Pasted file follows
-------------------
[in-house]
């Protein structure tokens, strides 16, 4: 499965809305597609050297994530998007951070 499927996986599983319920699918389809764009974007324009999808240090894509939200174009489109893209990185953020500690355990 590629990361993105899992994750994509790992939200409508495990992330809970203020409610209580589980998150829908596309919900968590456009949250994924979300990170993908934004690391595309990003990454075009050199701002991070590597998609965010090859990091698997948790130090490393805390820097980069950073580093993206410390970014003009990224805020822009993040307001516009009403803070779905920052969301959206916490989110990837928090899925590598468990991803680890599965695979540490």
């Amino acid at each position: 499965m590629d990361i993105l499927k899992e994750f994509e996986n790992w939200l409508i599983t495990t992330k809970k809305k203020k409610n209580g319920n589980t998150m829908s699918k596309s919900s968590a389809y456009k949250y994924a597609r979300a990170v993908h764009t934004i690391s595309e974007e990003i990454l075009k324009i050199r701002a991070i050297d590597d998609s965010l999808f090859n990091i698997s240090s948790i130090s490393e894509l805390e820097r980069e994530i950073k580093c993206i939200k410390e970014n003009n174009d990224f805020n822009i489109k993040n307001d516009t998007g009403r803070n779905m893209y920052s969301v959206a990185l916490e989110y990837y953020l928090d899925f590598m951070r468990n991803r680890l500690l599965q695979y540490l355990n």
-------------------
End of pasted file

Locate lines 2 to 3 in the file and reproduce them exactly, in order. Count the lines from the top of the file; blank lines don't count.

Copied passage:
């Protein structure tokens, strides 16, 4: 499965809305597609050297994530998007951070 499927996986599983319920699918389809764009974007324009999808240090894509939200174009489109893209990185953020500690355990 590629990361993105899992994750994509790992939200409508495990992330809970203020409610209580589980998150829908596309919900968590456009949250994924979300990170993908934004690391595309990003990454075009050199701002991070590597998609965010090859990091698997948790130090490393805390820097980069950073580093993206410390970014003009990224805020822009993040307001516009009403803070779905920052969301959206916490989110990837928090899925590598468990991803680890599965695979540490």
């Amino acid at each position: 499965m590629d990361i993105l499927k899992e994750f994509e996986n790992w939200l409508i599983t495990t992330k809970k809305k203020k409610n209580g319920n589980t998150m829908s699918k596309s919900s968590a389809y456009k949250y994924a597609r979300a990170v993908h764009t934004i690391s595309e974007e990003i990454l075009k324009i050199r701002a991070i050297d590597d998609s965010l999808f090859n990091i698997s240090s948790i130090s490393e894509l805390e820097r980069e994530i950073k580093c993206i939200k410390e970014n003009n174009d990224f805020n822009i489109k993040n307001d516009t998007g009403r803070n779905m893209y920052s969301v959206a990185l916490e989110y990837y953020l928090d899925f590598m951070r468990n991803r680890l500690l599965q695979y540490l355990n």